Government of Canada announces significant investment in the Canadian semiconductor and photonics industries
$240 million will help solidify Canada’s role as a global leader in photonics and will bolster the development and manufacturing of semiconductors
February 28, 2022 – Ottawa, Ontario
Semiconductors, often called chips or microchips, are critical to Canada’s national security, economy and technological interests. The Government of Canada recognizes that issues around semiconductor supply have an impact on all sectors of the economy and affect Canadians in their everyday lives. This is why the government is committed to collaborating with Canadian researchers and businesses to strengthen Canada’s position in the industry.
Today, the Honourable François‑Philippe Champagne, Minister of Innovation, Science and Industry, announced the Semiconductor Challenge Callout, a fund of $150 million through the Strategic Innovation Fund to make targeted investments to build on Canada’s domestic strengths associated with the development and supply of semiconductors. He also announced $90 million in funding for the National Research Council of Canada’s Canadian Photonics Fabrication Centre (CPFC).
The Challenge announced today represents Canada’s initial commitment to investing in innovation projects that will reinforce and scale up our innovative semiconductor ecosystem. The government is calling on businesses to identify ambitious, transformative proposals in the priority areas of research, commercialization, and expanded semiconductor manufacturing capacity. This will help the Canadian semiconductor industry enhance its role in the integrated North American information and communications technology supply chain.
The investment in the CPFC will see critical upgrades of equipment, improving the centre’s capacity and capability to address the ever-increasing complexity of leading-edge technology being brought to market by its clients. A key asset to the Canadian photonics sector over the last two decades, the CPFC is the only compound semiconductor foundry in North America that is publicly operated and open to all for use. It has an impressive track record of delivering impactful photonics device fabrication services to the research and private sectors, helping to grow many Canadian small and medium-sized enterprises in such industries as telecommunications, environmental sensing, automotive, defence and aerospace.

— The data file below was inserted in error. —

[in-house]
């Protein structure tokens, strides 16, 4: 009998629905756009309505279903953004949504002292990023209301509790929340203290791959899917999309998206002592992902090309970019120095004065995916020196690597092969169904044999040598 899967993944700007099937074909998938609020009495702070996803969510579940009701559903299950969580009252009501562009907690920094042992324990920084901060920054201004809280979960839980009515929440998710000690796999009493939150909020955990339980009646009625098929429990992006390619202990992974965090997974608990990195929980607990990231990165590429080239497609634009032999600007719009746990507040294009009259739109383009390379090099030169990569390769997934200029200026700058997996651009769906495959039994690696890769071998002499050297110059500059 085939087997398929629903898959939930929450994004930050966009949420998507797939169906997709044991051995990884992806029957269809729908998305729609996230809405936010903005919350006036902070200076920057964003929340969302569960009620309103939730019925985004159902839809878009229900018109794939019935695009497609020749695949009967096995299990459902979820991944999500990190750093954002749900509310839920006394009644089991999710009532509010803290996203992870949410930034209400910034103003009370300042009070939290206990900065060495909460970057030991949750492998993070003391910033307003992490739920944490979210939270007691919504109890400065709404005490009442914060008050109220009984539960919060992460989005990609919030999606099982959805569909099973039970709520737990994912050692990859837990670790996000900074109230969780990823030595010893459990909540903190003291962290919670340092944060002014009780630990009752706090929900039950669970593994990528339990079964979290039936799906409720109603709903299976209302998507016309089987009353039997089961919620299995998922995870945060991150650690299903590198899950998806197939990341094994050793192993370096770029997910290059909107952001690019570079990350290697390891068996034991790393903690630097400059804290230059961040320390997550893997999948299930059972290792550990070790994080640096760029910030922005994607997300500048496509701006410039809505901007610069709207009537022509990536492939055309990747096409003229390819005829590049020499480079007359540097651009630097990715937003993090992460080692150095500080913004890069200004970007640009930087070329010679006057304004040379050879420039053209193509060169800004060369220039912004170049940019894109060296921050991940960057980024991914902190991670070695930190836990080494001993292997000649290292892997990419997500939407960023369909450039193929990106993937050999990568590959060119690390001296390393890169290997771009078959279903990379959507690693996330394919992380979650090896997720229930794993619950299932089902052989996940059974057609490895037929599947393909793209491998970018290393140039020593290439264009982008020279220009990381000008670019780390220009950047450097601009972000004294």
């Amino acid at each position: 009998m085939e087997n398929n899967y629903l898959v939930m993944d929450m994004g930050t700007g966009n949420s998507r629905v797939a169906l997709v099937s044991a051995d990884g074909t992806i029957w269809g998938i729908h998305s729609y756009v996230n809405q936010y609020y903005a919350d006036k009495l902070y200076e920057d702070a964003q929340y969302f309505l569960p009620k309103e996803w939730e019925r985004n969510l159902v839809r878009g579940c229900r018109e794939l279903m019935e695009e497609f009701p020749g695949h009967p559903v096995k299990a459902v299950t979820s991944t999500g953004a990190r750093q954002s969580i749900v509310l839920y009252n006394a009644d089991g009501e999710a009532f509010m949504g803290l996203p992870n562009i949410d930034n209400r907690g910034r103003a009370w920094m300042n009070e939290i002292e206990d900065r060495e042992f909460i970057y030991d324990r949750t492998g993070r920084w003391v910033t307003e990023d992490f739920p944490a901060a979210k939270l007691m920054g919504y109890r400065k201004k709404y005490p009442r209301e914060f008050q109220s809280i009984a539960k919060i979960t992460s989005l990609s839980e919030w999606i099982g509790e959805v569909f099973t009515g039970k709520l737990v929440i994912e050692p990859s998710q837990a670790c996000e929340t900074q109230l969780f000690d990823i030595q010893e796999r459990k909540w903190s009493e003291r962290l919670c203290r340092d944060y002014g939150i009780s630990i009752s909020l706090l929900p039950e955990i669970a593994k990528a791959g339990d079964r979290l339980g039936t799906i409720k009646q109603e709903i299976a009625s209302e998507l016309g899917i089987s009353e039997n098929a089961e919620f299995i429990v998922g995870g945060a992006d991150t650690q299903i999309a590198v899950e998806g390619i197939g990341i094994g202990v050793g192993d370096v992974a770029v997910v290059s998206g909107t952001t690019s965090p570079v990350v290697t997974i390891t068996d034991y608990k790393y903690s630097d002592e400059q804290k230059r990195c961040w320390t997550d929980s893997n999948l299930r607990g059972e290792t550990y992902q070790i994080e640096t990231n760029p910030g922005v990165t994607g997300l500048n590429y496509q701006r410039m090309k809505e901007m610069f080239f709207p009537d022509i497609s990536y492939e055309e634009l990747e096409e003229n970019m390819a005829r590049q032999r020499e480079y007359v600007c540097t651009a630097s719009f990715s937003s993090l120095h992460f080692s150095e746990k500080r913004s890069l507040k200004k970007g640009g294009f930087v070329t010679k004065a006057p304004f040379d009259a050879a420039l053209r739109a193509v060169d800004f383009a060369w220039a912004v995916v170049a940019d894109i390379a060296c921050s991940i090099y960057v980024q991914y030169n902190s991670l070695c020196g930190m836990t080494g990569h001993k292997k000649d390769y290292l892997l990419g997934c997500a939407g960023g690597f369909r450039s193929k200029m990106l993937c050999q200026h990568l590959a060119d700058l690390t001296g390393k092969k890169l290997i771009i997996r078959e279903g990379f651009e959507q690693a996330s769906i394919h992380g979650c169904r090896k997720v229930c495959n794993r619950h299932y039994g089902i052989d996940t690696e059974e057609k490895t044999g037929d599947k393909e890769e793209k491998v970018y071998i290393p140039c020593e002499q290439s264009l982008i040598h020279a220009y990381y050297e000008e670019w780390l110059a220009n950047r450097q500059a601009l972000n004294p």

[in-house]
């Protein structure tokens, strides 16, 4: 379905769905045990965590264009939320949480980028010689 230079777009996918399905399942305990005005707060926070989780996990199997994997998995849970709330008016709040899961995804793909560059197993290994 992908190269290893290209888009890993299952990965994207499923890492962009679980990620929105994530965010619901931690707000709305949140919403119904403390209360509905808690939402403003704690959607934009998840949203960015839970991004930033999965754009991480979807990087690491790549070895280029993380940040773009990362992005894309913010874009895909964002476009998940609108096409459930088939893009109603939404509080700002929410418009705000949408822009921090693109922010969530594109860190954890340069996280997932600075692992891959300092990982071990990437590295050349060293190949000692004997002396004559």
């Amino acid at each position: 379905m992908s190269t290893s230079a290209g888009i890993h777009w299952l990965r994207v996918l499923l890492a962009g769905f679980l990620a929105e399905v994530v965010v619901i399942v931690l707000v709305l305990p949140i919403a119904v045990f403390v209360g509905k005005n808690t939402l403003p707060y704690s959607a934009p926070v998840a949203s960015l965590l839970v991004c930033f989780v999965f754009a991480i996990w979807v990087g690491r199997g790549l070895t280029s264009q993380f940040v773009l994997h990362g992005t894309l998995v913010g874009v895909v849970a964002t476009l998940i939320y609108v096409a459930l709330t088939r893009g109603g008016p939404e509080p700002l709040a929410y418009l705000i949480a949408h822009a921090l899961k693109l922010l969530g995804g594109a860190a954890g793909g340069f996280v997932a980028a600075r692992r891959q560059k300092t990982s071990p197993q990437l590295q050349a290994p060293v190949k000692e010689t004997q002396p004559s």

“Our government wants Canada to be a strategic global leader in the semiconductor industry. That’s why we’re investing $240 million today to strengthen our semiconductor ecosystem, which will allow us to build a more innovative and resilient economy. By investing in Canada’s semiconductor industry, we are making a firm commitment to businesses looking to invest in Canada. Whether it’s high-value or large-scale manufacturing, we want to see Canada be home to the world’s leading semiconductor manufacturers. We are also proud to support the revitalization of the National Research Council’s CPFC, which will enhance Canada’s already impressive photonics sector.”
- The Honourable François-Philippe Champagne, Minister of Innovation, Science and Industry
Canada’s semiconductor sector includes over 100 homegrown and multinational companies conducting research and development on microchips. Its manufacturing base includes over 30 applied research laboratories and 5 commercial facilities in areas such as compound semiconductors, microelectromechanical systems (MEMS) and advanced packaging.
Semiconductors are used to power a broad range of everyday products, including automobiles, computers and other consumer electronics.
Canada is a world leader in photonics, the technology of generating light and harnessing the power of light. This technology is used in our telecommunication networks that Canadians are relying on more than ever for uninterrupted digital services that support remote and virtual ways of working.
The Government of Canada is monitoring signs of strain in critical supply chains and infrastructure as the economy recovers. The government is also working closely with the United States and global partners to enhance supply chain security for key commodities and sectors.
The Canadian Photonics Fabrication Centre is a 40,000 square foot facility with 11,000 square feet of class 100/1000 clean room space providing engineering and manufacturing services to academics and large, medium-sized and small photonics businesses in Canada and internationally.
Senior Manager, Communications
Office of the Minister of Innovation, Science and Industry
Innovation, Science and Economic Development Canada
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